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Seriously though, if you are even in the Phoenix area, do yourself a favor and head on out to Goldfield! It's a fun place to meander through and feels like stepping back in time. The attraction guides are super amiable and knowledgeable, and they serve massive ice cream cones (along with other yummy smelling things) if you are in the mood for comestibles. It really is a fun place!


And as most of the time, all of the images in this post were taken on the author's dusty but never musty iPhone.

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Ghost towns are killer. I've wandered around Bodie a few times in eastern California. It is a state park and a bunch of the buildings have various items from when it was an active town visible through the windows. Goldfield looks similar to Bodie.

On trains have you been to the INW Rail museum out west of Reardan? It is a nifty place and they have a little narrow gauge outside. Where I grew up in California we had the Sugar Pine Mountain Railroad that was one of the old logging train engines that winds around the forest for 4 miles. I rode it a bunch of times as a kid and have fond memories of it.

Aren't ghost towns the greatest?! I just read a book about a well preserved ghost town in the New Mexican desert, The Scorpion's Tail by Preston and Adams, and between that, reading your reply, and writing about Goldfield, now I want to kick around an abandoned burg for some reason lol.

Ooh, I have seen the INW Rail Museum when I have driven through Reardan on the way to the Davenport stockyard sale, but haven't had a chance to stop, maybe this summer I will wheel over there, it's not that much of a drive. I mean, it's TRAINS, lol lol

You know, it sounds like you kicked around a bit in the Sierra's like my hubs. He grew up in downtown San Fran, but his uncle owned the general store in Volcano, CA and he spent a lot of time up there. And I would love to take a ramble on The Logger some day, that is so cool! Have you rode the little train at Silverwood?

I, too, love trains. Years ago we rode an old train somewhere in Minnesota. I got off with the girls (or maybe there was only one girl at the time) but my son and my husband lingered to look at the inside of the engine. Suddenly there was a blast from the train whistle that nearly stopped my heart. Turns out my small son asked very politely if he could blow the horn and the engineer allowed him to do so!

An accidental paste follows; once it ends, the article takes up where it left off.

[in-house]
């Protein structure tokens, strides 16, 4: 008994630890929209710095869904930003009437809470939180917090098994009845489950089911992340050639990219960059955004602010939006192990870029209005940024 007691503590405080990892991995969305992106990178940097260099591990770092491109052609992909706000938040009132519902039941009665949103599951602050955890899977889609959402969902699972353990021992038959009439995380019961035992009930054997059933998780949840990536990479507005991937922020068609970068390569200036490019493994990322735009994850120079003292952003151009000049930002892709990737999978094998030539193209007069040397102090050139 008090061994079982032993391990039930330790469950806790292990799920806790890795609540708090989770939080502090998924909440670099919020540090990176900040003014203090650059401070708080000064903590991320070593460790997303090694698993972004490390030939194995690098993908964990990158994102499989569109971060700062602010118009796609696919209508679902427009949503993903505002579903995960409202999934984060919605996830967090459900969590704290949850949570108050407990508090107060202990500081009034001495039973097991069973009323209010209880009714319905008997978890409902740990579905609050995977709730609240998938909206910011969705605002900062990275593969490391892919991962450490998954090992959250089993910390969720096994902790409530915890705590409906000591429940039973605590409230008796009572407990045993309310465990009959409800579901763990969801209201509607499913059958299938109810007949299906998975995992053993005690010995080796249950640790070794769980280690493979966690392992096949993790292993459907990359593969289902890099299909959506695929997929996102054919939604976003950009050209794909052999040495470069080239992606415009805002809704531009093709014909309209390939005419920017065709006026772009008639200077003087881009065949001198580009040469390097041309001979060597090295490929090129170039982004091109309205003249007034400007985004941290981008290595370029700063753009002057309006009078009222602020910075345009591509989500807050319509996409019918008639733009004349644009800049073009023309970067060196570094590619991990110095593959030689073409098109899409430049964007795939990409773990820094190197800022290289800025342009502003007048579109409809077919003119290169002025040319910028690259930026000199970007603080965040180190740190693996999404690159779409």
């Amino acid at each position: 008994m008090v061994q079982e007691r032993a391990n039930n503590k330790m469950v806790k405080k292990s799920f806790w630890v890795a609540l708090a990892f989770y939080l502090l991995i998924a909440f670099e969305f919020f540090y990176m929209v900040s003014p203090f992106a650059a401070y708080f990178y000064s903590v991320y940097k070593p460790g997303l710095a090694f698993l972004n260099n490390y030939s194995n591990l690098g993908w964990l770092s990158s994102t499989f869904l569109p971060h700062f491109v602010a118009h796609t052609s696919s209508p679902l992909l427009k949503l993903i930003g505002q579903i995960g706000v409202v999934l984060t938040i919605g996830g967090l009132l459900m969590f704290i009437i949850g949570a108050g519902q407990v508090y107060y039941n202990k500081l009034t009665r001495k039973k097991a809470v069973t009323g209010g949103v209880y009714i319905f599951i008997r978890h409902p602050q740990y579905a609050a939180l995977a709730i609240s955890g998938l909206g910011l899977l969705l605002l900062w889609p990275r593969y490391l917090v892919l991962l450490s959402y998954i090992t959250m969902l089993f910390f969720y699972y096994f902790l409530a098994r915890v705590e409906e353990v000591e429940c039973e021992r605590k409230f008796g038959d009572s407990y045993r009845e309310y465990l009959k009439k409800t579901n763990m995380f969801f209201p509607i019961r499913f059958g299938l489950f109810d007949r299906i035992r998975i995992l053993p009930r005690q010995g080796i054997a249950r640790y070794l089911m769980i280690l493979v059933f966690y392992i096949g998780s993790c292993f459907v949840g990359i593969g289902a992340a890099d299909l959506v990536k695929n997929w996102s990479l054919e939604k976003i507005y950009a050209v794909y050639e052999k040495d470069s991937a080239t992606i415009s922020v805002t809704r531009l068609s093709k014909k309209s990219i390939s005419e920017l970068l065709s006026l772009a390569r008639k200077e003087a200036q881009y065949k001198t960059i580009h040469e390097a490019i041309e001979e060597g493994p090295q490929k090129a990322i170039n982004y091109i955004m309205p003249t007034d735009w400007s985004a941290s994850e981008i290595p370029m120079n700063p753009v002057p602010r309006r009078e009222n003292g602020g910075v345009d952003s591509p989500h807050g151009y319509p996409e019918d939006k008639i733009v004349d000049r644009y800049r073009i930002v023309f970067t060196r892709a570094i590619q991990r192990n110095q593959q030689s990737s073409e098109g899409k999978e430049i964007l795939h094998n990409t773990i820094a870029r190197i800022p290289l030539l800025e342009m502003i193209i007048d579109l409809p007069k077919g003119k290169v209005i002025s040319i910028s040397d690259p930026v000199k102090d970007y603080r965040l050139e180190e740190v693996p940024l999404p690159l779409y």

LOL! Of course he did:)! That's super cool though, there's something about almost emitting from your skin when hearing a train whistle that has to be good for one's heart health lol!

It was a little loud, since I was standing right next to the train. I'm not sure that was good for my heart! LOL Otherwise, I agree with you.

For whatever reason I got this response to generikat in my reply—weird. But it's such a cool response I had to say something!

Something

Ha ha! Love it!

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Oh! Thank you so much @ybanezkim26!

You're welcome! Very well deserved!

Welcome! You sure know how to get your feet wet.

Congratulations @generikat, thanks for the tour.

Well, I do have a propensity to trip and fall right into things...lol! Thank you for pointing the way @dandays :)

I first encountered Ghost Towns in the U.S. in a travel book that I used to read a lot when I was a child. The old trains and the old town look fascinating against the rugged mountains.

Oh wow, I used to devour travel books as a kid too! One thing I love about about our Hive community is reading travel posts from our user's perspective, like your Dead Sea post, that was such a cool experience and I felt like I got to see it too. Hope you get to visit a ghost town some day for sure.:)